RFC 1204 MPP February 1991 354 Enter mail, end with <CRLF>.<CRLF> 451 Local error encountered. 500 Command unrecognized. 501 Argument syntax error. 503 Illegal command sequence. 530 Authentication Failure. 550 Error. 2.3. Command and Reply Descriptions USER <SP> <username> <CRLF> The USER command informs the message posting server about the username of the user trying to submit mail to the network. The required argument for the USER command is a string specifying the message sender's username. The USER command can only be used under three conditions: - when the session with the message posting server has just started; - right after a message text (terminated by the "<CRLF>.<CRLF>" sequence) has been successfully submitted to the message posting server; - right after a USER command that gets the reply code 501. List of possible reply codes for the USER command: - 250 The username of the message sender has been accepted. - 451 Internal error has occurred in the message posting server. - 501 Syntax error detected in the username argument. - 503 The USER command has been used under an inappropriate condition (i.e., one that is not specified above). It is recommended that the message posting server should return 250 even if the username is not recognized by the message posting server, as long as the username is syntactically correct. This is an attempt to prevent the message posting server from releasing too much information about the user database. Client should not be able to test the existence of a certain username. Yeh & Lee [Page 2]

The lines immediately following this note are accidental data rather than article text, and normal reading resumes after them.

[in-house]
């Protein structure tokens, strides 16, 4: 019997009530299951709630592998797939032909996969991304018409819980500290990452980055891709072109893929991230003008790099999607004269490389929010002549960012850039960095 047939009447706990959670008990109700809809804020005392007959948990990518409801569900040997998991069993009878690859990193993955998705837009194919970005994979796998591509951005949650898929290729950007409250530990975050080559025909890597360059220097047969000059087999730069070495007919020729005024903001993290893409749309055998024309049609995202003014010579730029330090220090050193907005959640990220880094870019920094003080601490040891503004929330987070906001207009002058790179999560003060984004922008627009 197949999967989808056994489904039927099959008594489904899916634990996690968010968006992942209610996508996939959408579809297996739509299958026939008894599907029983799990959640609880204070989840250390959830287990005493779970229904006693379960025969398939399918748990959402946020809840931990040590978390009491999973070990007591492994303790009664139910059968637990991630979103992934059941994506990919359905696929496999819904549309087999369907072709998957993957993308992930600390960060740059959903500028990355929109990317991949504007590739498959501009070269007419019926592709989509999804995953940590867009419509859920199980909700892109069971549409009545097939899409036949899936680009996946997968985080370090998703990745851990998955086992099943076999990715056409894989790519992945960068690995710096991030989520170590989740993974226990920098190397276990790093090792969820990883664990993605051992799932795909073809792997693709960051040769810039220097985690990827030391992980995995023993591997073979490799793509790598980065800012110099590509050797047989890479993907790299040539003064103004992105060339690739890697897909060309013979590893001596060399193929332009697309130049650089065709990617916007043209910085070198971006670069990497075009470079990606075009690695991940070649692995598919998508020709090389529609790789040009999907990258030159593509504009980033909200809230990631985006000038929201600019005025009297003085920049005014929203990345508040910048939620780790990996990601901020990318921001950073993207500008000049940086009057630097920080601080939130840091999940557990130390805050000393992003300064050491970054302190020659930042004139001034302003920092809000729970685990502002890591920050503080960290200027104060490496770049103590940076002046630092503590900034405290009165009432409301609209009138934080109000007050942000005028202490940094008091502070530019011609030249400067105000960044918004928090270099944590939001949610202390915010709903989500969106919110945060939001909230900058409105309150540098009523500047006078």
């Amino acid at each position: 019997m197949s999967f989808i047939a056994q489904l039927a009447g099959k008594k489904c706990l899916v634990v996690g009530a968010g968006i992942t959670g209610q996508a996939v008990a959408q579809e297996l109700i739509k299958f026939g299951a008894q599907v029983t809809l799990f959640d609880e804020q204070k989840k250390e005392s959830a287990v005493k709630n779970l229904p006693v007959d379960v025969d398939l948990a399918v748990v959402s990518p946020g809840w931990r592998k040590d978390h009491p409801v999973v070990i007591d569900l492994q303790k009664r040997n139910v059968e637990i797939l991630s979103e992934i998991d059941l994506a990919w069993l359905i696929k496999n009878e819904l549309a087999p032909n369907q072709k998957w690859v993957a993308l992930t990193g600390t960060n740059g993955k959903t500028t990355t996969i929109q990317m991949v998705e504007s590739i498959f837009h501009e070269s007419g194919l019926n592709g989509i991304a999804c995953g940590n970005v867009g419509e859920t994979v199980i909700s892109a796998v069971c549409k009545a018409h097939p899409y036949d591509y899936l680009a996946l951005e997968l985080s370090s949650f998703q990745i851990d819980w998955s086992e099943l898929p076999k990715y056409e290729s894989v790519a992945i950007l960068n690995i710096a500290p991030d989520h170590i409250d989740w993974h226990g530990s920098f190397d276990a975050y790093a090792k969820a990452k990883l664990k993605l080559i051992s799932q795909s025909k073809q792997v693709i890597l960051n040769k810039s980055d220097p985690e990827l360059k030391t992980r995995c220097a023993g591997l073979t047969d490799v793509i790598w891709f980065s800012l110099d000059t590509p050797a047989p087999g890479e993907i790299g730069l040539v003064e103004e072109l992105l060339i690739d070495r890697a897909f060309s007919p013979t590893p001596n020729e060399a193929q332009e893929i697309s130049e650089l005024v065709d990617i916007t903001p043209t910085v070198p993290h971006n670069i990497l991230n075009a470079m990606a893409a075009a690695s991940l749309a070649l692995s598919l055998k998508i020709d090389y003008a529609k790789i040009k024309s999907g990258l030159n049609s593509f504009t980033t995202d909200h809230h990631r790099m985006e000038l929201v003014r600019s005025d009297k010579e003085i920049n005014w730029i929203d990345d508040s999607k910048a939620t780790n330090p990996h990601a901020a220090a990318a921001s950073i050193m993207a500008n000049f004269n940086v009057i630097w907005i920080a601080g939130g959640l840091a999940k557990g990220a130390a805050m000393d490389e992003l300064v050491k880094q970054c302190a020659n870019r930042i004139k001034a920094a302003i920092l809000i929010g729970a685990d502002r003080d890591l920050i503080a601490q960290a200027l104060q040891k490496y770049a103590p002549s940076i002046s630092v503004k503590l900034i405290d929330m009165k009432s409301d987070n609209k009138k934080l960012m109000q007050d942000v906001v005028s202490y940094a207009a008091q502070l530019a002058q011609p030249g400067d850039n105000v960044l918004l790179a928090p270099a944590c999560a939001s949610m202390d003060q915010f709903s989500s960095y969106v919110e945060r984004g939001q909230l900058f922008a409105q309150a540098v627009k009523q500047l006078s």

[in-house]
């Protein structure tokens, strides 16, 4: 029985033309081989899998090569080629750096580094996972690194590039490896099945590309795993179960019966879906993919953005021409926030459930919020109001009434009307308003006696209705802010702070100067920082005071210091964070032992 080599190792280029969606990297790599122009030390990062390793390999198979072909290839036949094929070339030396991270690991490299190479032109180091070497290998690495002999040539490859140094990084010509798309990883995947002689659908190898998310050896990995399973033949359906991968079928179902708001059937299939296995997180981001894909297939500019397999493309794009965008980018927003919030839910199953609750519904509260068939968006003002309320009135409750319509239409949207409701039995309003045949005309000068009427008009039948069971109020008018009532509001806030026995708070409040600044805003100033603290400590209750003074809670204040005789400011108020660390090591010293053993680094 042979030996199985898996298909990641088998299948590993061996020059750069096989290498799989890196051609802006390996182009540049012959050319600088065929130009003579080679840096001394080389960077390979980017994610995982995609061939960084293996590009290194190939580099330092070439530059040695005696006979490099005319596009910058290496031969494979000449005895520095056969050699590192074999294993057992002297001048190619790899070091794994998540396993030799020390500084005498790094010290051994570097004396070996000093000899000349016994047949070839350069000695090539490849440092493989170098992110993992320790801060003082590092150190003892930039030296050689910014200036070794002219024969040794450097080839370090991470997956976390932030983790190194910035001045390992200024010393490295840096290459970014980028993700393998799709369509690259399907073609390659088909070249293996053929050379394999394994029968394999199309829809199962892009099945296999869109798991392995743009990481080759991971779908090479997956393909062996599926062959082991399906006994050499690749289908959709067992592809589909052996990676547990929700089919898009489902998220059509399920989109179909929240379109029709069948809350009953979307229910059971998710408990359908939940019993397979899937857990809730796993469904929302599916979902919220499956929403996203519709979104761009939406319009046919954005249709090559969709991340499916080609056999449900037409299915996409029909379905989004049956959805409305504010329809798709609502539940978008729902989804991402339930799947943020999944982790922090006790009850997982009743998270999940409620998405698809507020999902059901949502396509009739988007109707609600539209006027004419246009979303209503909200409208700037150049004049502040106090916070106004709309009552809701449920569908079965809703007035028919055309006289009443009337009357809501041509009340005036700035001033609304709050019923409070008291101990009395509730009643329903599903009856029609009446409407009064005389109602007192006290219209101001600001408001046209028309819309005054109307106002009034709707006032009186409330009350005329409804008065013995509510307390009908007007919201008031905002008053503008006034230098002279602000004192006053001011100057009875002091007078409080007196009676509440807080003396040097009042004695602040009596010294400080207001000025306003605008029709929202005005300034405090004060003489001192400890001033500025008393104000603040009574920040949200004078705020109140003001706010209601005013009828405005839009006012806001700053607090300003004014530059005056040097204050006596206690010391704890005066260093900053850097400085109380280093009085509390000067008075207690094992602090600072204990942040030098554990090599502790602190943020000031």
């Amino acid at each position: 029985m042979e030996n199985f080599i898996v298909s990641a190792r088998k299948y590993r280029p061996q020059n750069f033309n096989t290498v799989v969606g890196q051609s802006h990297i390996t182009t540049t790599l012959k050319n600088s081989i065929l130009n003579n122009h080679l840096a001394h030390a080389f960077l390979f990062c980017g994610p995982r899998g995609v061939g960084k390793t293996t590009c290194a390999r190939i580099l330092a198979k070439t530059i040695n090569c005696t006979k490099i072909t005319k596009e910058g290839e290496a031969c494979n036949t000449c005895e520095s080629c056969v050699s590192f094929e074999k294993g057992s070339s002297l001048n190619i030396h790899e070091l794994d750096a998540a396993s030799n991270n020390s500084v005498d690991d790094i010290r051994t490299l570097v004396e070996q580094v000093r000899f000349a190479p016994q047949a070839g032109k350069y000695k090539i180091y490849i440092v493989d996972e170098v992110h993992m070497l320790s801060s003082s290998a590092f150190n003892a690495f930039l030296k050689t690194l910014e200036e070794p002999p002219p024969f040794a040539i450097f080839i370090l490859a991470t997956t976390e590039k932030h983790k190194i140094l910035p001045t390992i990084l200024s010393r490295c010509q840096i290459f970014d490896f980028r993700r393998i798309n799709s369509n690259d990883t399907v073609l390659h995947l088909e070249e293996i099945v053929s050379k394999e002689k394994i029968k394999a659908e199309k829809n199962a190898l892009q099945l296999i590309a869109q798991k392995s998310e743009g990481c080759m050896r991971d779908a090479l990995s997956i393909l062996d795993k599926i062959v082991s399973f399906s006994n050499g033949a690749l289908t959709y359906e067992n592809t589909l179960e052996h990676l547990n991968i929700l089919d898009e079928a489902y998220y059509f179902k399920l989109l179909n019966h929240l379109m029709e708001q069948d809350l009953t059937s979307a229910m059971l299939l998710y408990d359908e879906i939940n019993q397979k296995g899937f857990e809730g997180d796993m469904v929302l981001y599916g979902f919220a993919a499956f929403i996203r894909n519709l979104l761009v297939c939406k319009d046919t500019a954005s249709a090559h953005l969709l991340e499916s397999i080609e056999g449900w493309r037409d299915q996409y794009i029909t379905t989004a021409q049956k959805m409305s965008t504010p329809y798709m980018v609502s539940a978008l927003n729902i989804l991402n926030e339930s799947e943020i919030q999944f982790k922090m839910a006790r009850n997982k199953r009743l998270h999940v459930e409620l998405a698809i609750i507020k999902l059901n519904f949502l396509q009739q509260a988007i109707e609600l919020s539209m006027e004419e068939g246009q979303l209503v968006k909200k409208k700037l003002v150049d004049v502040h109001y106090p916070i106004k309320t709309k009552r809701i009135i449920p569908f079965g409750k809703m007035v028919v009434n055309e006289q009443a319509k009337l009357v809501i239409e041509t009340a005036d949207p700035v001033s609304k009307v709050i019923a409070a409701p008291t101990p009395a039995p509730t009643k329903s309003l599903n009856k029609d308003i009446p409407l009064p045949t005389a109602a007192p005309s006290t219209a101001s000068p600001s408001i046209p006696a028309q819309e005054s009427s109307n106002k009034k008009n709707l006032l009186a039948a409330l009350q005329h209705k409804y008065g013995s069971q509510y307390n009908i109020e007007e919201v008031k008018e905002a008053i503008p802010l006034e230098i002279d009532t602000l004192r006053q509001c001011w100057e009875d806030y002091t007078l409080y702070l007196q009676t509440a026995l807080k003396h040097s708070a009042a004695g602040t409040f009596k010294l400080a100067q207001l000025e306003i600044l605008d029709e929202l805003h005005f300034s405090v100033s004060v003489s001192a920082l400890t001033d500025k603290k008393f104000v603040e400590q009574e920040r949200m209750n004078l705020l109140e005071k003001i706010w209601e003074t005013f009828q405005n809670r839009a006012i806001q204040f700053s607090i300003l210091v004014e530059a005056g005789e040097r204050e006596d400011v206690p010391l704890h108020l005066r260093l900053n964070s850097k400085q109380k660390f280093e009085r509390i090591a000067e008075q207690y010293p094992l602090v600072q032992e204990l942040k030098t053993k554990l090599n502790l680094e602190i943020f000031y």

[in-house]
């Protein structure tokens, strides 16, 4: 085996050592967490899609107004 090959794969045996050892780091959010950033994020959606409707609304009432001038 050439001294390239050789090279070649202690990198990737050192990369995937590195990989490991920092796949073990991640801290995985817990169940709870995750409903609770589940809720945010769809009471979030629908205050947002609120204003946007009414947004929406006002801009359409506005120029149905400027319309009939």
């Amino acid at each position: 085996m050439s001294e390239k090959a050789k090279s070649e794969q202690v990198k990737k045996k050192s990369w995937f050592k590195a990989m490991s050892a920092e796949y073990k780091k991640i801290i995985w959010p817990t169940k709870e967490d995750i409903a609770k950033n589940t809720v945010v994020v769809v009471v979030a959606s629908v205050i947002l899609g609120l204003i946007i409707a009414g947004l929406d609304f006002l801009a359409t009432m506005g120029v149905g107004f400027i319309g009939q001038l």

RFC 1204 MPP February 1991 PASS <SP> <password> <CRLF> The PASS command is used to inform the message posting server about the password associated with the username previously specified. The required argument for the PASS command is a string specifying the message sender's password. The PASS command can only be used under two conditions: - right after a USER command that gets the reply code 250; - right after a PASS command that gets the reply code 501. List of possible reply codes for the PASS command: - 250 The password has been accepted and verified to be correctly associated with the username previously specified. - 451 Internal error has occurred in the message posting server. - 501 Syntax error detected in the password argument. - 503 The PASS command has been used under an inappropriate condition (i.e., one that is not specified above). - 530 The password provided is not the one associated with the username previously specified. DATA <CRLF> The DATA command is used to inform the message posting server to get ready to accept a mail message text. No argument is expected. (This command has the same meaning as the DATA command defined in RFC 821.) The DATA command can only be used under two conditions: - right after a PASS command that gets the reply code 250; - right after a mail message text has been successfully accepted from the client. List of possible reply codes for the DATA command: - 354 The message posting server is ready to accept the mail message text. Yeh & Lee [Page 3]